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By Jeff the Griz

The other day while reading TTAG RF asked, “What’s the most important gun you own?” This got me thinking…I know dangerous, right? I thought about what firearms are important to me. I have my first gun, a single shot .410 from my 10th Birthday. I have my first deer rifle. I have others, and I have a lot more on my wish list. But the question got me thinking about something that I have been thinking about off and on for a while – family heirlooms . . .

My father-in-law has a collection he will be passing to my wife’s brother consisting of antique deer rifles, including a 1930’s Savage 99 with a lot of scratches from Great-Grandpa’s hook after he lost his hand in a farming accident. I encouraged my own grandfather to pass his deer rifles to my younger cousin who is new to hunting and has been fortunate to spend more time with him in the woods than I have. My father has had to sell most of his guns after his small business went bust, but I have been happy to help him add to his collection.

What I would really like to do is be able to pass on firearms to future generation that are worth the treasuring. I understand something beautiful does not always hold sentimental value, and sentimental things are not always beautiful. I am wishing for the best of both worlds.

I have been eyeing a Henry Golden Boy in a pistol caliber or something historic like 45-70. I have long been dreaming of a Browning Citori, and for years have been salivating over gorgeous 1911-style stainless beauties like the Kimber Crimson Carry or the Smith & Wesson E series. Logically speaking, these firearms are a little out of budget at this time and although obtainable, I am making no immediate plans to purchase them.

So I am going to break down and admit that I do have one firearm that holds a special place in my heart and I pray it is going to have an impact on my future generations. It’s the first pistol I ever purchased and although I shoot it far less now, I sometimes pull it out of the safe just to remind myself it is there.

It’s a well-used Browning Buck Mark and I am its third owner. The story as I was told is that it had belonged to a gunsmith in Michigan’s upper peninsula and he used it for target competitions before selling it to the retired state police officer whom I purchased it from.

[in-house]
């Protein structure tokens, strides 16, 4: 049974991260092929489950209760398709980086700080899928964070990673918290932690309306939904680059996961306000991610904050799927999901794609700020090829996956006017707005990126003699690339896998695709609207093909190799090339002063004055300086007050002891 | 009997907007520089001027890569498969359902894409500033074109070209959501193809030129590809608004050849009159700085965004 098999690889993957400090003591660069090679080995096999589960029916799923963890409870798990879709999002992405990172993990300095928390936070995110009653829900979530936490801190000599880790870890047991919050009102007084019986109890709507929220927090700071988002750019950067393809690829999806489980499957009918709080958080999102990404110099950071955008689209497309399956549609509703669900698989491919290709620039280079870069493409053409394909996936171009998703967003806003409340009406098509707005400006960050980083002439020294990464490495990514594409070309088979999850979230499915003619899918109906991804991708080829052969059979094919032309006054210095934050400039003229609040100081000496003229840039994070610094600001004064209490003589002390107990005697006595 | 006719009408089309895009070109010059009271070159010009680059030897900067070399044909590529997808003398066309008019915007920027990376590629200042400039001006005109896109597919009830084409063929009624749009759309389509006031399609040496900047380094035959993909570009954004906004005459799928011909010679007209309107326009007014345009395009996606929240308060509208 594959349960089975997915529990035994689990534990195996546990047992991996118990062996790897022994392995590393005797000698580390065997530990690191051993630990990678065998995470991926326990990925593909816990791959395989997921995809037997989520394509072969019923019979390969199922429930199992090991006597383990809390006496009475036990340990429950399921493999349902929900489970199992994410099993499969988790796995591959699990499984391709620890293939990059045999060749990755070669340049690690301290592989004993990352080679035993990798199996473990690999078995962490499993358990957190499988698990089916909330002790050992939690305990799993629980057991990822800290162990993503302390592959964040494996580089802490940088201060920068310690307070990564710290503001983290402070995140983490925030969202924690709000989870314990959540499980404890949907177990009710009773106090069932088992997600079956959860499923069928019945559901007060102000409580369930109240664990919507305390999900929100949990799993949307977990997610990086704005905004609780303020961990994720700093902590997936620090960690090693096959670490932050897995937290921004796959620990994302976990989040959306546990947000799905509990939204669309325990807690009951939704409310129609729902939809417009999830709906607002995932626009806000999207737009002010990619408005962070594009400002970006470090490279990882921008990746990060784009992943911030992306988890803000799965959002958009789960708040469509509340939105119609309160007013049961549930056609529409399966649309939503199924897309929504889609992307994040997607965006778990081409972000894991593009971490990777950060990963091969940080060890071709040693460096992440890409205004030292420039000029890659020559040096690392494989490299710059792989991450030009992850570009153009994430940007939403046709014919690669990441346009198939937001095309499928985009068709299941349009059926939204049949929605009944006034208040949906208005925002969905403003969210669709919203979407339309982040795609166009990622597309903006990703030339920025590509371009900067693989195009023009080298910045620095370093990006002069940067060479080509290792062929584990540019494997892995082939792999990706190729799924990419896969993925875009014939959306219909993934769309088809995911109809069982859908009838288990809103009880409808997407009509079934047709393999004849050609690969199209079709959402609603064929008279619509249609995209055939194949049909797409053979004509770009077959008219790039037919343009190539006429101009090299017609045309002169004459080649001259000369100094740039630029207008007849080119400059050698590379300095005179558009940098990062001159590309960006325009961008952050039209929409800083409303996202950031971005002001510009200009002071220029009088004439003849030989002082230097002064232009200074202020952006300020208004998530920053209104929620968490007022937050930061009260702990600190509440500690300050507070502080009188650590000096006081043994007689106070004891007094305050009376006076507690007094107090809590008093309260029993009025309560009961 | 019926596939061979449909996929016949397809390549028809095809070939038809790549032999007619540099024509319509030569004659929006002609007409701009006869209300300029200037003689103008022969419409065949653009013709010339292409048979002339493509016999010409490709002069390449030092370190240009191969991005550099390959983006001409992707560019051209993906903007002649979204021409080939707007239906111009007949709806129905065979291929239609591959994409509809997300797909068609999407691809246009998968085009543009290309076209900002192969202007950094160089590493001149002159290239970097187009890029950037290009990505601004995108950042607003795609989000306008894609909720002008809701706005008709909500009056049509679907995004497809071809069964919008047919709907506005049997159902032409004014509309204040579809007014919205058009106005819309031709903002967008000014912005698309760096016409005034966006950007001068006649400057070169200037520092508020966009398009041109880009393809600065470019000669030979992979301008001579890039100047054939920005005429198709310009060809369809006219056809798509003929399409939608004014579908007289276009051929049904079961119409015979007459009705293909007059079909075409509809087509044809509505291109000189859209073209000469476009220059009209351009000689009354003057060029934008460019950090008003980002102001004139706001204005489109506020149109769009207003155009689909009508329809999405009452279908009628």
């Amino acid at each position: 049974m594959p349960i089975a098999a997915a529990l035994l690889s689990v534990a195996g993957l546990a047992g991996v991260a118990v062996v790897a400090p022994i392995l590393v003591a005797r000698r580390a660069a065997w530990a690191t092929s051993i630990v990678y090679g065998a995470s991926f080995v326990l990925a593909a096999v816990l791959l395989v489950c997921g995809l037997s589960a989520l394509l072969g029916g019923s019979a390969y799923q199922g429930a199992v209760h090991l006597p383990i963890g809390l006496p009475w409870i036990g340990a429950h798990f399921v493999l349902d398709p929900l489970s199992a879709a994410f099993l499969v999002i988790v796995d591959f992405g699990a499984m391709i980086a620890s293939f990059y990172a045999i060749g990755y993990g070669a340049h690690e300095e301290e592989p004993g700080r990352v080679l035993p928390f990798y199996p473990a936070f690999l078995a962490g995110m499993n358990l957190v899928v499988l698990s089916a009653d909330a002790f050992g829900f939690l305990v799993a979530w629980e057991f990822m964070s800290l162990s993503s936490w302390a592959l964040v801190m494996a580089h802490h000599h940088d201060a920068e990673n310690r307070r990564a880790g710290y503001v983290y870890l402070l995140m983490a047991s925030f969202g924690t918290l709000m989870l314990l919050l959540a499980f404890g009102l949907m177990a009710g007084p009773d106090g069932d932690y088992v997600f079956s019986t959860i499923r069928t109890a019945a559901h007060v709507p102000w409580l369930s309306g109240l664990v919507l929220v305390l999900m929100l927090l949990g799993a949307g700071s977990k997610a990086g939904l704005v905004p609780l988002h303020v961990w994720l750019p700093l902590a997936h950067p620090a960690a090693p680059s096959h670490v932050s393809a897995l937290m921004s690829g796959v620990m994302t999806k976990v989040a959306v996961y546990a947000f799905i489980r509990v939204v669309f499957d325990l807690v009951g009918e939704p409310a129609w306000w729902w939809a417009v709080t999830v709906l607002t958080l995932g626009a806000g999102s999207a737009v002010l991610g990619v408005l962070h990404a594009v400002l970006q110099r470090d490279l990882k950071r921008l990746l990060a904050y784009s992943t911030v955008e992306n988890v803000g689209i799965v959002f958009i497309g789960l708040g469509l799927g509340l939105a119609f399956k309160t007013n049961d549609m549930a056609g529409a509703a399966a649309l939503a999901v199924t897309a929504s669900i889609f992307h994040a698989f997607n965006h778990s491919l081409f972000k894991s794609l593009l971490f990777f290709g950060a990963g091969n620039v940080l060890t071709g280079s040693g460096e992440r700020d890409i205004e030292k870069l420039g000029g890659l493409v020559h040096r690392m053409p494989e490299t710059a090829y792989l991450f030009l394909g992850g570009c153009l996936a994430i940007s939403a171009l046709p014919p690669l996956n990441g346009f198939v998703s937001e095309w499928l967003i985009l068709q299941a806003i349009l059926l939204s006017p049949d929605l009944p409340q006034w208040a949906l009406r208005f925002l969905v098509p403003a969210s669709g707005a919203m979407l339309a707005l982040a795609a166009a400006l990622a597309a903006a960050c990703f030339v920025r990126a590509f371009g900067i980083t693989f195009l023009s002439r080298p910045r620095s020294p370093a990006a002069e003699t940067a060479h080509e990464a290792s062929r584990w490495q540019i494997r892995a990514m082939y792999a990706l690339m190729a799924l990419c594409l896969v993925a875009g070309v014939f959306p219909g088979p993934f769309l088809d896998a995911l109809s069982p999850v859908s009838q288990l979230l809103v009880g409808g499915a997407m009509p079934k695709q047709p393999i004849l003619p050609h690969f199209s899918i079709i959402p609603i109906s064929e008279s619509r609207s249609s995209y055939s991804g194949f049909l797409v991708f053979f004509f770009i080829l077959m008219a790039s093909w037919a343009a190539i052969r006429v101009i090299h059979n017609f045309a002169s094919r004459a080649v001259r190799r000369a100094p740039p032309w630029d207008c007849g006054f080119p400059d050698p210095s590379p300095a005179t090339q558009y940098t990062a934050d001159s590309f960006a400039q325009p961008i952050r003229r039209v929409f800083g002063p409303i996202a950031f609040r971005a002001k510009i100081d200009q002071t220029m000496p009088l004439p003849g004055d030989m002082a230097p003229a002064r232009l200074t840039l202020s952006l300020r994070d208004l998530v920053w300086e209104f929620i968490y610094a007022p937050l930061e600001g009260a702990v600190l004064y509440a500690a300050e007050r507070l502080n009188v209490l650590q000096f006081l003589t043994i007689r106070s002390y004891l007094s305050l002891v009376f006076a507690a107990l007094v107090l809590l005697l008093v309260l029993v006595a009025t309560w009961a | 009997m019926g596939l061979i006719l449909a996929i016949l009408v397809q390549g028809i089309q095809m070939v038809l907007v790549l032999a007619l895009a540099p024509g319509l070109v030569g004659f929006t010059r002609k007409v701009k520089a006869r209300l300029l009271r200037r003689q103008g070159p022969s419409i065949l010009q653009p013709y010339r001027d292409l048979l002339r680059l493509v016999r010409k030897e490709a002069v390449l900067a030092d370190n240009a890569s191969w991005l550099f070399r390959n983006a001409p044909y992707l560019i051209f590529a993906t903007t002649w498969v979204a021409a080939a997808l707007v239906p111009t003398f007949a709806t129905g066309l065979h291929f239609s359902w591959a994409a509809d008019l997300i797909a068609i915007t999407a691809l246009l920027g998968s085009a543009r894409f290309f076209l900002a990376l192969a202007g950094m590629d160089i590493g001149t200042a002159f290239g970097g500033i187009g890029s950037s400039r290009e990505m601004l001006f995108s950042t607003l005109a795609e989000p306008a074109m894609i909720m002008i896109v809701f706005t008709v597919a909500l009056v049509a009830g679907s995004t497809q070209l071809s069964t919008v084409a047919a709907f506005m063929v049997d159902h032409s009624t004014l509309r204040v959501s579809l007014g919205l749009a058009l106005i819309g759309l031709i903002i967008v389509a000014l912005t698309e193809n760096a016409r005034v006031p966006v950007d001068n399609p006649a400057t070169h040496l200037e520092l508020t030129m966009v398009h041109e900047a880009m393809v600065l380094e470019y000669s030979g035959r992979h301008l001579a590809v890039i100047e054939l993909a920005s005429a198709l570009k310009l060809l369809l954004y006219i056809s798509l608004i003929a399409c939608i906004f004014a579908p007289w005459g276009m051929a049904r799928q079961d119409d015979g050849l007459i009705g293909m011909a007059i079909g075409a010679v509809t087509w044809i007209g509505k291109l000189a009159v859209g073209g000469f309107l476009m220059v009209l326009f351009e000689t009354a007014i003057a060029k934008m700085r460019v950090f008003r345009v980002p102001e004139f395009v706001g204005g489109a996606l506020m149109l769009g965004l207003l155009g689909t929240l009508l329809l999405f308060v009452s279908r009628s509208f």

Being a target shooter’s firearm it has definitely had some trigger adjustments, and has been in and out of a holster a lot. The bluing is very faded on the left side of the pistol, it has obnoxious but comfortable worn wood grips, and simple rear adjustable sights. I can not even guess the round count, as the rifling is difficult to see and the bore is almost smooth. Personally, over 1500 rounds myself. It has occasional light firing pin strikes causing failures to fire. Per the Browning website, it was produced in 1989. Not too old, but more than old enough to drink.

Although there are many negatives, it still shoots like a dream. Chambered in .22LR there is almost no recoil. Even with the barrel wear, I have been able to shoot a 6-inch steel spinner 10/10 times at 35 yards on a frequent basis. Since the pistol was not a beauty queen it has accompanied me on numerous rabbit hunts through the snow and the rain.

I have won and lost bets based on my ability to shoot it well, or not in some cases. It has helped me teach shooters new to pistols, or those returning to pistols after some time. While it might not have saved my life, or been handed down to me from a relative, what I can say about it is there were days it felt like an old friend with me at the range. So yes important to me, check. Is it a family heirloom? I can pray that it will be.

26 Responses to Contest Entry: My Most Important Gun – A Browning Buck Mark

    • Thanks, it really does have a lot of blueing wear. The guy put it in a local paper, I worked nights in the hospital and got the paper at 4AM. I got out of work I called @ 7:30am found out where he lived and hit the ATM on the way. I got there and gave him half down and as soon as I got out of work on Monday morning went right to the local police for a permit (dumb registration laws).

  1. A Buckmark was important to me also because my wife started getting interested in my gun hobby after she saw a sexy matte stainless 6.5″ Buckmark with Cocobolo wood and decided she had to have it. That’s right….she craved the wood.

  2. @Jeff the Griz — good job!

    Unfortunately, I have no emotional attachments to any of my current firearms, but I can still relate.

    • Thanks Ralph, my other firearms are just tools. Hunting, fun, self defense. This pistol is the only one of my own I wouldn’t sell or trade. (Well unless someone gave me enough to buy all the guns on my above dream list)